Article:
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Browning v. United States

May 22, 2009

HENRIETTA BROWNING, PLAINTIFF-APPELLANT,
v.
UNITED STATES OF AMERICA; UNITED STATES DEPARTMENT OF TREASURY; UNITED STATES INTERNAL REVENUE SERVICE; HENRY M. PAULSON, JR.,*FN1 SECRETARY OF THE DEPARTMENT OF THE TREASURY, DEFENDANTS-APPELLEES.



Appeal from the United States District Court for the District of Oregon Anna J. Brown, District Judge, Presiding D.C. No. CV-05-01471-BR.

The opinion of the court was delivered by: Fisher, Circuit Judge

FOR PUBLICATION

OPINION

Argued and Submitted March 3, 2009 -- Portland, Oregon.

Before: Susan P. Graber, Raymond C. Fisher and Milan D. Smith, Jr., Circuit Judges.

OPINION

We address the issue of whether a district court's refusal to give a permissive jury instruction regarding pretext in an employment discrimination case is reversible error.*fn2 We reaf-firm that so long as the jury instructions set forth the essential elements that the plaintiff must prove, a district court does not abuse its discretion in declining to give an instruction explicitly addressing pretext.

I.

Henrietta Browning has worked at an Internal Revenue Service call center in Portland, Oregon, since 1989. In 1998, she was temporarily promoted to the position of team leader, assuming responsibility for the supervision of a group of employees. The following year, incoming operations manager Gloria Candanoza made Browning's promotion permanent. After Browning transferred from the night shift to the day shift in 2002, she was supervised by department manager Art Ayotte.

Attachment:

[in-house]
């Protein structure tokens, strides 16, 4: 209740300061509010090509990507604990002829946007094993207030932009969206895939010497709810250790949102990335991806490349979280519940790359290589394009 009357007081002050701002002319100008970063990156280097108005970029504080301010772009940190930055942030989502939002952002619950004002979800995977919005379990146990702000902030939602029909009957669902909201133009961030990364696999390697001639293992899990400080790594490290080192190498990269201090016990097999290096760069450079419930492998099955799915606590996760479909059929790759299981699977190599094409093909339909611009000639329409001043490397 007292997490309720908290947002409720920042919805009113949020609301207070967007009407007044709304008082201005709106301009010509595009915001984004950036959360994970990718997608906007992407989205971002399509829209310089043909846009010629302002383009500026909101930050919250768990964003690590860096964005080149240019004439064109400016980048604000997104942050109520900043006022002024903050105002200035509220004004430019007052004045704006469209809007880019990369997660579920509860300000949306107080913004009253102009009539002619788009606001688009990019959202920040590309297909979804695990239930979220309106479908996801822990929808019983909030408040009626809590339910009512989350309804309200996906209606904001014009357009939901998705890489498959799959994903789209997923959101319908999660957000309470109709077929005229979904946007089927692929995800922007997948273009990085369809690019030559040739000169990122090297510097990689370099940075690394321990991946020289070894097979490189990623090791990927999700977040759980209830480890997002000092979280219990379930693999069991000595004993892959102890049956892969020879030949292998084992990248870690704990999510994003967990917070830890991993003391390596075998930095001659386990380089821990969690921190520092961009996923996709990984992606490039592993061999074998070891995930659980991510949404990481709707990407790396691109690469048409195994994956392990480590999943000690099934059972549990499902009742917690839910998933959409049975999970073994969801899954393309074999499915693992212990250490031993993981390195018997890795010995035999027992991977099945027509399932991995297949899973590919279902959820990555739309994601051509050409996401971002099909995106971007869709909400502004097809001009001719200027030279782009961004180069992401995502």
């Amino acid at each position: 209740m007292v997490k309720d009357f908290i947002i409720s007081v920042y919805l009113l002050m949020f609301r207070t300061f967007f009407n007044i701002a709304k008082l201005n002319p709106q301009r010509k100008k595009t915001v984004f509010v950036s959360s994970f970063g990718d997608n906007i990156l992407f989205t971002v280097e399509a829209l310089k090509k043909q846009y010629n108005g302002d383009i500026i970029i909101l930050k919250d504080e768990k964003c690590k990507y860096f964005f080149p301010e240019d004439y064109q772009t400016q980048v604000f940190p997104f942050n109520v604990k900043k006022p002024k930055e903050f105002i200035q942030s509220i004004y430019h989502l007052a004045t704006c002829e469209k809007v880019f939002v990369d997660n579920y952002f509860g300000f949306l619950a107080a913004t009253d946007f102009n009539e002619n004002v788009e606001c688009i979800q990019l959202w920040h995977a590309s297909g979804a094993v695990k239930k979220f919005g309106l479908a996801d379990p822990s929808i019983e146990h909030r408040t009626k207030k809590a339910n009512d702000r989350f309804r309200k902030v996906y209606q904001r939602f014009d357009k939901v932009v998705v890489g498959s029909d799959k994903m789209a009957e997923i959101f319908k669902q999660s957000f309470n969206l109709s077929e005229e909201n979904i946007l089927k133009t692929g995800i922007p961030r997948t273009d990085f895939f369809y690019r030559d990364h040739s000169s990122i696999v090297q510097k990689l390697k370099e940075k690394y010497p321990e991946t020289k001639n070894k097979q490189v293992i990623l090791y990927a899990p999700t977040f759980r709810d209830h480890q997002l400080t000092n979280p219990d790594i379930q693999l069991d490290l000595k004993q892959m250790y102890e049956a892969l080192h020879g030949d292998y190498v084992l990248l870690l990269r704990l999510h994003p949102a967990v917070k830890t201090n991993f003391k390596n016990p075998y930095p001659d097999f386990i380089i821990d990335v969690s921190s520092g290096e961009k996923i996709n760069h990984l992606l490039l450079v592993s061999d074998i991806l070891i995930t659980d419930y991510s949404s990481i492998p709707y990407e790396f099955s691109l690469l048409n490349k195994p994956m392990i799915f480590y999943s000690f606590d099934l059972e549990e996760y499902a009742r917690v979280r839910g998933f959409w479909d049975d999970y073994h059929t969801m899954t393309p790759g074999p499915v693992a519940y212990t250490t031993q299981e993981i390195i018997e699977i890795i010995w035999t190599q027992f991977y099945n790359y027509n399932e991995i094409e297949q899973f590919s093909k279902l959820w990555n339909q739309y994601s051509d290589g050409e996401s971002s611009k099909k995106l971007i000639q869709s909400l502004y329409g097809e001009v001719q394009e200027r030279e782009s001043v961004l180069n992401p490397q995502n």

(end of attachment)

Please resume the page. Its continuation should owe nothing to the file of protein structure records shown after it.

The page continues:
As a team leader, Browning was required to monitor a certain number of the calls performed by each employee on her team each month, write a detailed critique of the call and enter the review into a computerized database. Team leaders were also each assigned responsibility for an "application" (a distinct area of tax law) and expected to similarly monitor employees' performance regarding that application. In 2003, Ayotte's performance evaluation for Browning rated her as not having met expectations because she had failed to complete the required number of phone reviews, and Browning was placed on a 60-day performance improvement plan ("PIP") to address her shortcomings. Browning met with Ayotte weekly during the course of her PIP and believed she was on pace to satisfactorily complete the PIP requirements. At the end of her PIP, however, Ayotte concluded that Browning still had not completed the required number of phone reviews for employees within her application or submitted requisite employee security reviews, and recommended that Browning be demoted. Browning contested the demotion, but - although a labor relations specialist agreed a miscommunication was responsible for Browning's failure to complete one element of her PIP requirements - the rest of her objections were found not to be valid and Browning was demoted.

Browning was reassigned to her former position as a taxpayer service specialist.

II.

In November 2003, Browning filed a complaint with the Equal Employment Office alleging racial discrimination and retaliation for a prior EEO complaint that Browning had brought against another supervisor. After the EEO investigation found no discrimination had occurred, Browning filed this lawsuit in federal district court alleging racial discrimination and retaliation. At the close of trial, Browning requested that the following instruction be given to the jury:

Consistent with the general principle of law that a party's dishonesty about a material fact may be considered as affirmative evidence of guilt, if you find that the defendants' explanation about why they took adverse action against a plaintiff is not worthy of belief, ...


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